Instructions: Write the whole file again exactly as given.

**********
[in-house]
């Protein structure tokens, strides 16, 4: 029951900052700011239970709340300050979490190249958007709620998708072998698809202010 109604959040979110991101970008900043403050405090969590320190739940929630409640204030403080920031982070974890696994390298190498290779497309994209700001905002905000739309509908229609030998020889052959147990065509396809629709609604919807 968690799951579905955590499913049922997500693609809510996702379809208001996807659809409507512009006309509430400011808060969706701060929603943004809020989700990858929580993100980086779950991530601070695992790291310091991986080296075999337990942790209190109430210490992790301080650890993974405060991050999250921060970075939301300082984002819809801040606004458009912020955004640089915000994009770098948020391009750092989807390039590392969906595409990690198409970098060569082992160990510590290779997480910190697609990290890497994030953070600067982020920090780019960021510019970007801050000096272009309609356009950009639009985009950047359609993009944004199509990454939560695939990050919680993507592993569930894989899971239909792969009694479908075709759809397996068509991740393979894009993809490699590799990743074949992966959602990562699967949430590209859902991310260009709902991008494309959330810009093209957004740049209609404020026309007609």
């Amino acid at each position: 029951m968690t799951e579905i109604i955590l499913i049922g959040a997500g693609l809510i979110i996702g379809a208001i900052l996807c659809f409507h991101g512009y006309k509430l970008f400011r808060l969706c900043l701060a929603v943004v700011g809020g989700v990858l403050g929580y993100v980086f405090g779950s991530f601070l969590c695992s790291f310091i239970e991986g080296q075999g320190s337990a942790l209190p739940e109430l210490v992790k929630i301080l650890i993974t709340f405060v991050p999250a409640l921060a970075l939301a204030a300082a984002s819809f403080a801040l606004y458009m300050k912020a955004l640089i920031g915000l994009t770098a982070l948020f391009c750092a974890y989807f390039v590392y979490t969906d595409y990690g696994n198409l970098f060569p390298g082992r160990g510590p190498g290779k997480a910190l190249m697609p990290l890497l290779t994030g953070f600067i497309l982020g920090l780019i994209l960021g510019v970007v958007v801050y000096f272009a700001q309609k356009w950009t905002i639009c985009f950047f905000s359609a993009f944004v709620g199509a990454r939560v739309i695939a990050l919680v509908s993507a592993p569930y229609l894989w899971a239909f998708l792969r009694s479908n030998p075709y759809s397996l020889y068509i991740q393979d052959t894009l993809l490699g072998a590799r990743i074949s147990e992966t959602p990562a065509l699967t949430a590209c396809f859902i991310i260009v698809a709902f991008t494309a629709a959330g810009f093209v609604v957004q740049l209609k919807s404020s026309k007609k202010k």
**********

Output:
[in-house]
């Protein structure tokens, strides 16, 4: 029951900052700011239970709340300050979490190249958007709620998708072998698809202010 109604959040979110991101970008900043403050405090969590320190739940929630409640204030403080920031982070974890696994390298190498290779497309994209700001905002905000739309509908229609030998020889052959147990065509396809629709609604919807 968690799951579905955590499913049922997500693609809510996702379809208001996807659809409507512009006309509430400011808060969706701060929603943004809020989700990858929580993100980086779950991530601070695992790291310091991986080296075999337990942790209190109430210490992790301080650890993974405060991050999250921060970075939301300082984002819809801040606004458009912020955004640089915000994009770098948020391009750092989807390039590392969906595409990690198409970098060569082992160990510590290779997480910190697609990290890497994030953070600067982020920090780019960021510019970007801050000096272009309609356009950009639009985009950047359609993009944004199509990454939560695939990050919680993507592993569930894989899971239909792969009694479908075709759809397996068509991740393979894009993809490699590799990743074949992966959602990562699967949430590209859902991310260009709902991008494309959330810009093209957004740049209609404020026309007609």
């Amino acid at each position: 029951m968690t799951e579905i109604i955590l499913i049922g959040a997500g693609l809510i979110i996702g379809a208001i900052l996807c659809f409507h991101g512009y006309k509430l970008f400011r808060l969706c900043l701060a929603v943004v700011g809020g989700v990858l403050g929580y993100v980086f405090g779950s991530f601070l969590c695992s790291f310091i239970e991986g080296q075999g320190s337990a942790l209190p739940e109430l210490v992790k929630i301080l650890i993974t709340f405060v991050p999250a409640l921060a970075l939301a204030a300082a984002s819809f403080a801040l606004y458009m300050k912020a955004l640089i920031g915000l994009t770098a982070l948020f391009c750092a974890y989807f390039v590392y979490t969906d595409y990690g696994n198409l970098f060569p390298g082992r160990g510590p190498g290779k997480a910190l190249m697609p990290l890497l290779t994030g953070f600067i497309l982020g920090l780019i994209l960021g510019v970007v958007v801050y000096f272009a700001q309609k356009w950009t905002i639009c985009f950047f905000s359609a993009f944004v709620g199509a990454r939560v739309i695939a990050l919680v509908s993507a592993p569930y229609l894989w899971a239909f998708l792969r009694s479908n030998p075709y759809s397996l020889y068509i991740q393979d052959t894009l993809l490699g072998a590799r990743i074949s147990e992966t959602p990562a065509l699967t949430a590209c396809f859902i991310i260009v698809a709902f991008t494309a629709a959330g810009f093209v609604v957004q740049l209609k919807s404020s026309k007609k202010k």